The desire to increase self‐esteem through changing their body size and shape is the strongest motivation for dieting in men.

Where to go for help

If you are a man and you believe you have an eating disorder or eating issue it is important you seek help as soon as possible.
It can be scary to make this first step, however the earlier help is sought, the quicker the road to recovery. It is important that you do not feel shame about what may be happening to you and recognise that an eating disorder is a mental illness and not something that someone chooses to develop.
If you require a referral to a general practitioner or other health practitioner practicing in the eating disorder field please contact The Butterfly Foundation for a confidential referral.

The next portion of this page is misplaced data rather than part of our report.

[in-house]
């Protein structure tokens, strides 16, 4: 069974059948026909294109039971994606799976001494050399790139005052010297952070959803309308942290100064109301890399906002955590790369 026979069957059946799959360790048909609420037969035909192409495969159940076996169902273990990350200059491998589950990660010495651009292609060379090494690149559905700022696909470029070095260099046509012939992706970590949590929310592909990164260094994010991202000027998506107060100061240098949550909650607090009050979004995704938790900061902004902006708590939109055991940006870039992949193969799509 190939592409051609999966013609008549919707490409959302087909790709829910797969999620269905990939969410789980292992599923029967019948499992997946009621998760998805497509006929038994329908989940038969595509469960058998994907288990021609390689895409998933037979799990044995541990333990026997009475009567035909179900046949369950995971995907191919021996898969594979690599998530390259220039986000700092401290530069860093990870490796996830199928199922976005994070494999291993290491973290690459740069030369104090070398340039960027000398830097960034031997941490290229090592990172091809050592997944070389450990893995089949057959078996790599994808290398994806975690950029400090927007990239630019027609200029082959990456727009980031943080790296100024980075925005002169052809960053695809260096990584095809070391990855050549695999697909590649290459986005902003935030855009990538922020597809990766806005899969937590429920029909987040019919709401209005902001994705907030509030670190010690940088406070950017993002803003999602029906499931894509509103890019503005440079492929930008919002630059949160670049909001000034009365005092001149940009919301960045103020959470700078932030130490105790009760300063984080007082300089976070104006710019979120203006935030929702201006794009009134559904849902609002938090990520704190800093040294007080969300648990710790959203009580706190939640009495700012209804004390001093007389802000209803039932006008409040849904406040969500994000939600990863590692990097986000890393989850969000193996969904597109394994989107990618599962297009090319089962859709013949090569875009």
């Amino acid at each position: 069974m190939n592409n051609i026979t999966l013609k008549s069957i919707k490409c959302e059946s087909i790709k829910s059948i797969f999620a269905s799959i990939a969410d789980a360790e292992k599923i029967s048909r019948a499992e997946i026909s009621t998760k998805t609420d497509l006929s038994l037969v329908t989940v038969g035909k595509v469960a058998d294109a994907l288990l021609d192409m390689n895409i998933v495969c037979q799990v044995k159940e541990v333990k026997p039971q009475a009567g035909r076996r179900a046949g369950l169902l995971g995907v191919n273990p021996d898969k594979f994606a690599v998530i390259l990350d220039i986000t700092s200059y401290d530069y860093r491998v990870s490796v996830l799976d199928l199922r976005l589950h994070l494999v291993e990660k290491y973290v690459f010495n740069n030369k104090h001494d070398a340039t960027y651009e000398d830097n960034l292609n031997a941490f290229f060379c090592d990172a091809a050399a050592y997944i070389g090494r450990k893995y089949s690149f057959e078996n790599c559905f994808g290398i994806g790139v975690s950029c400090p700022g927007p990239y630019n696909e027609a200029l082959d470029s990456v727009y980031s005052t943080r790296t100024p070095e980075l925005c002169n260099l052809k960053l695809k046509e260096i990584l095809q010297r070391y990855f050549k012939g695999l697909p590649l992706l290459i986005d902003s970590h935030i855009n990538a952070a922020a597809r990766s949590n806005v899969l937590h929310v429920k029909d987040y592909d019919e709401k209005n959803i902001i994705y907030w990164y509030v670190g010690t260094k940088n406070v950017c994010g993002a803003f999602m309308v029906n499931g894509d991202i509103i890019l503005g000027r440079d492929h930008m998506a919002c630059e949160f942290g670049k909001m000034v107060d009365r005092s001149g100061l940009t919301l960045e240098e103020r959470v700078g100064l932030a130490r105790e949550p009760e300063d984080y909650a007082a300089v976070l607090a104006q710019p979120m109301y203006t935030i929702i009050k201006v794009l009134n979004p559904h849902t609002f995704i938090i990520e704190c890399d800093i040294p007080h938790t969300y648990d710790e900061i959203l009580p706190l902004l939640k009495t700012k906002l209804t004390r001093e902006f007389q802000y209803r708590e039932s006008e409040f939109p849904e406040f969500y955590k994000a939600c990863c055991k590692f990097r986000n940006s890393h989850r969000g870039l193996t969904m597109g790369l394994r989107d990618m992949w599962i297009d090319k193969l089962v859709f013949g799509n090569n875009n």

1800 ED HOPE (1800 33 4673) or


Treatment Options

Visit our information page on Treatment Options for Eating Disorders for more information including a factsheet and videos. Also see our tips for recovery below.

Tips for Recovery

Recovering from an eating disorder means different things to different people. Recovery is a process, like a journey, and it has many stages. For some people recovery can be the abstinence of behaviours and thoughts that have kept them unwell. For others, it has a focus on integrating back into regular life.

Recovering from an eating disorder takes some time and considerable effort. It is vital that you be patient and kind to yourself throughout your entire recovery process. You may find sometimes that you feel like you are not getting anywhere or moving quickly enough through your recovery. At times like this it is important to ‘hang in there’ and keep believing that full recovery is possible.